And with these words in mind, let’s get messy! And here’s hoping that I get a chance to see some of you in D.C. this November!

NCTE Convention 2014

15 thoughts on “The Third Annual Celebration of Teacher Thinking

  1. I love the way you have written this post, drawing together these wonderful comments. I’ll be back to explore each of these in more depth. I get so excited about education when I hear thoughts such as these being expressed, I wish I could be with you at the conference. I’ll just have to wait for the blog posts! 🙂

    • Thanks so much, Norah. Getting to work and connect with teachers like these online is what keeps me going. And here’s hoping that at some point it may even lead me to Australia where I know there are other like-minded teachers and kindred spirits!

  2. Your treatment of these comments is consistent with how you always treat readers responses on the blog – with respect and deep consideration – and, in turn, completely consistent with how I imagine you work with children.
    I’m bummed that our limited financial resources mean that no one from Opal School will be able to go to NCTE and attend what is sure to be an excellent panel discussion. We’re all so looking forward to your workshop in Portland in December!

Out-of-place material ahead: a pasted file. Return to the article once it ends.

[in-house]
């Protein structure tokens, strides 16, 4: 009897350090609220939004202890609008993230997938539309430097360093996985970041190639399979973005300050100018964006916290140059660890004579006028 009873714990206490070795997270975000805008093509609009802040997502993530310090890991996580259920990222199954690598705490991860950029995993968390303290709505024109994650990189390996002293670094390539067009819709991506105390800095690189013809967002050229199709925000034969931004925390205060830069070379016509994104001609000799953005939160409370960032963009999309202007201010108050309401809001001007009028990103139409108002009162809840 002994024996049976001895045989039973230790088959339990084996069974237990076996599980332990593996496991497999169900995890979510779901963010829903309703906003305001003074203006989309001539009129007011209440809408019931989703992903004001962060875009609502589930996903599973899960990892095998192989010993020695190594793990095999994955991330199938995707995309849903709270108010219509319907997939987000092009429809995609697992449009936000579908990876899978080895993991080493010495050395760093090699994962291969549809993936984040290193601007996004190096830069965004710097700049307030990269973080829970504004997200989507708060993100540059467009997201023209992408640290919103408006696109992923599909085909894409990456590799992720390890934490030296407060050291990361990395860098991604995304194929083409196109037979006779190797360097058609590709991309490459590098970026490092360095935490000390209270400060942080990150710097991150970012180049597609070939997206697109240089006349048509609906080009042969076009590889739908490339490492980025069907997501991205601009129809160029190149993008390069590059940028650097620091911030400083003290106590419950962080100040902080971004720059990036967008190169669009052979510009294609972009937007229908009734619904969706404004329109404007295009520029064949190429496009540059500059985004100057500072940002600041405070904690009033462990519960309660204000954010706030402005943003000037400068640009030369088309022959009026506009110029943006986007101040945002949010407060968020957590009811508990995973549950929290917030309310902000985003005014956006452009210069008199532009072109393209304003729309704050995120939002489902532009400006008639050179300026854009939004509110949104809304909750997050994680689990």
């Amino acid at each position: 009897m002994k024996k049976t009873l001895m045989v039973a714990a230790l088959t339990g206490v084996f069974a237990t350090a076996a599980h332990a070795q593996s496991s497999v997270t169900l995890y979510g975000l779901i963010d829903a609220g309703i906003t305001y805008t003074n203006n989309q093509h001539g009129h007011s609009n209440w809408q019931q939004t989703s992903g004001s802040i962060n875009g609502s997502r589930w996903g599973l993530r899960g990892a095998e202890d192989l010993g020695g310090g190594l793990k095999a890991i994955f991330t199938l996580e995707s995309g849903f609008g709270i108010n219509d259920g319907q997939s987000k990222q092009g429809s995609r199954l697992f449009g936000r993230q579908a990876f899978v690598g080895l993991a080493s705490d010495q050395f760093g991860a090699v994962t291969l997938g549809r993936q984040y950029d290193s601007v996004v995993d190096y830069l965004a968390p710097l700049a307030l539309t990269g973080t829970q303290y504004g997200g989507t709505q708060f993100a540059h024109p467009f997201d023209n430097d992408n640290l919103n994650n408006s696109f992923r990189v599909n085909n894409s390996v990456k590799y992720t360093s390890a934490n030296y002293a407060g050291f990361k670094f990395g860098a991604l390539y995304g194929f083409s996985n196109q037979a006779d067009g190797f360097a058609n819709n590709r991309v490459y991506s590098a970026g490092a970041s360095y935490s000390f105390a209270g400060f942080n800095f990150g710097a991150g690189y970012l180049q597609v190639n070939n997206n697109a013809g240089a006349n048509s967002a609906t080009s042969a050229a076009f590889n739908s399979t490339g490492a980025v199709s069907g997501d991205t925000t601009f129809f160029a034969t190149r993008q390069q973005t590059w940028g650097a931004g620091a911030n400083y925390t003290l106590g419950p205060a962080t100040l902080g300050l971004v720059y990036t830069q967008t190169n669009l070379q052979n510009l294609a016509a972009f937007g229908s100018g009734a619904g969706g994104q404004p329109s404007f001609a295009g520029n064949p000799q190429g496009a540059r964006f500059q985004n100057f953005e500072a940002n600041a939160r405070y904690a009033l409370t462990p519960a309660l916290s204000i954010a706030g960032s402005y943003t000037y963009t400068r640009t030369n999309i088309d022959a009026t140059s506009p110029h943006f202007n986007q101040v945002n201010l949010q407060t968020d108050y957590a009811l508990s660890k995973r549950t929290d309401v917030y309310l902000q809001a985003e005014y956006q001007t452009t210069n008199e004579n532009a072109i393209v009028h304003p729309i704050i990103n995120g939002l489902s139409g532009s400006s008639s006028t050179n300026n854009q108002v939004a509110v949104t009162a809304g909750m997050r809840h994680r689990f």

• Thanks, Matt. One thing that Reggio affirmed for me is that what’s good for children is good for teachers as well and vice versa—whether that’s time, space, listening, appreciating. And I, too, am so excited about finally getting to meet you in person along with Opal’s amazing staff in December!

  3. I love your blog. In the world of education filled with politics and red tape, it is inspiring to read that other teachers, like myself, still hold true and dear to their hearts the philosophy that the CHILD matters. Can’t wait to see you at the conference!

    • Thanks, Nancy. When I first went back to this work after having my daughter, I thought my most important role as a coach was to reconnect teachers to their teaching heart and to help them teach from there. In this day and age that’s often harder to do, as there’s less in the system to keep that heart kicking. But I actually think there are many, many more of like-minded souls out there than we might think. We’re just scattered—and unfortunately, not always supported—but the internet can bring us together in powerful ways. And NCTE, of course, is magic. So hope to see you there too!

  4. Vicki,
    I so much look forward to your posts. They always get me thinking, but also provide some sustenance for the teacher-soul, too. This annual compilation of comments is such a generous way to a build community; it feels very akin to what Peter Johnston talks about when he urges teachers to “notice and name” in our conversations with students and each other. Marvelous.